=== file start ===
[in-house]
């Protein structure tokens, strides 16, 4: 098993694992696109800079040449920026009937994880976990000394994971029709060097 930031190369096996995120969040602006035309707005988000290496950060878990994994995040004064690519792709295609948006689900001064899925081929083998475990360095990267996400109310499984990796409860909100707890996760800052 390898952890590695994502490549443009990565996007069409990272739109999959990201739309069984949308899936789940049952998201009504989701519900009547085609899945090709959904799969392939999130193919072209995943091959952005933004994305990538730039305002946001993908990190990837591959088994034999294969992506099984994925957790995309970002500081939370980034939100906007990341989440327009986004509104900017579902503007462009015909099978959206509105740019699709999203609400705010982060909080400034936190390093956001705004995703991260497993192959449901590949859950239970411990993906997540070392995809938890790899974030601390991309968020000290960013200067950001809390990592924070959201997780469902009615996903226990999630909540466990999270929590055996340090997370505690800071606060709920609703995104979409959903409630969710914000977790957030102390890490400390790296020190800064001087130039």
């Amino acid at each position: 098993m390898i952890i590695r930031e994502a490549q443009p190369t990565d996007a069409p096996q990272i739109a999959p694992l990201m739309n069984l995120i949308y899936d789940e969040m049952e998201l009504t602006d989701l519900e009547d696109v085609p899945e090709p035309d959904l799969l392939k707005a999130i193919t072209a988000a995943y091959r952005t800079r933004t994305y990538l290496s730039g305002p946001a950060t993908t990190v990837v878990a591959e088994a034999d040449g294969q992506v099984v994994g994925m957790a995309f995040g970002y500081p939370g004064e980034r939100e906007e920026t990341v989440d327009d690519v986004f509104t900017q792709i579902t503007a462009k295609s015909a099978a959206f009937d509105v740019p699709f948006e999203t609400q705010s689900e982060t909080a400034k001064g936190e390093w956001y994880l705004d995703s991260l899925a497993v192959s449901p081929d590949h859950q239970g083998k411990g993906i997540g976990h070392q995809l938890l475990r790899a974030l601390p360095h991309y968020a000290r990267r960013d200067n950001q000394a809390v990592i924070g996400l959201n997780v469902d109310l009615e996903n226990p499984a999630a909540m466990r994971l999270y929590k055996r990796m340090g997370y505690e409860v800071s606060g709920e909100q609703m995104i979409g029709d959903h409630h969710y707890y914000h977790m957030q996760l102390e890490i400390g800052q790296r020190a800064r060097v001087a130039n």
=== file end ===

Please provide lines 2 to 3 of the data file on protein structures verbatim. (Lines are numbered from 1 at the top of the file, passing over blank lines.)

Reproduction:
């Protein structure tokens, strides 16, 4: 098993694992696109800079040449920026009937994880976990000394994971029709060097 930031190369096996995120969040602006035309707005988000290496950060878990994994995040004064690519792709295609948006689900001064899925081929083998475990360095990267996400109310499984990796409860909100707890996760800052 390898952890590695994502490549443009990565996007069409990272739109999959990201739309069984949308899936789940049952998201009504989701519900009547085609899945090709959904799969392939999130193919072209995943091959952005933004994305990538730039305002946001993908990190990837591959088994034999294969992506099984994925957790995309970002500081939370980034939100906007990341989440327009986004509104900017579902503007462009015909099978959206509105740019699709999203609400705010982060909080400034936190390093956001705004995703991260497993192959449901590949859950239970411990993906997540070392995809938890790899974030601390991309968020000290960013200067950001809390990592924070959201997780469902009615996903226990999630909540466990999270929590055996340090997370505690800071606060709920609703995104979409959903409630969710914000977790957030102390890490400390790296020190800064001087130039």
């Amino acid at each position: 098993m390898i952890i590695r930031e994502a490549q443009p190369t990565d996007a069409p096996q990272i739109a999959p694992l990201m739309n069984l995120i949308y899936d789940e969040m049952e998201l009504t602006d989701l519900e009547d696109v085609p899945e090709p035309d959904l799969l392939k707005a999130i193919t072209a988000a995943y091959r952005t800079r933004t994305y990538l290496s730039g305002p946001a950060t993908t990190v990837v878990a591959e088994a034999d040449g294969q992506v099984v994994g994925m957790a995309f995040g970002y500081p939370g004064e980034r939100e906007e920026t990341v989440d327009d690519v986004f509104t900017q792709i579902t503007a462009k295609s015909a099978a959206f009937d509105v740019p699709f948006e999203t609400q705010s689900e982060t909080a400034k001064g936190e390093w956001y994880l705004d995703s991260l899925a497993v192959s449901p081929d590949h859950q239970g083998k411990g993906i997540g976990h070392q995809l938890l475990r790899a974030l601390p360095h991309y968020a000290r990267r960013d200067n950001q000394a809390v990592i924070g996400l959201n997780v469902d109310l009615e996903n226990p499984a999630a909540m466990r994971l999270y929590k055996r990796m340090g997370y505690e409860v800071s606060g709920e909100q609703m995104i979409g029709d959903h409630h969710y707890y914000h977790m957030q996760l102390e890490i400390g800052q790296r020190a800064r060097v001087a130039n």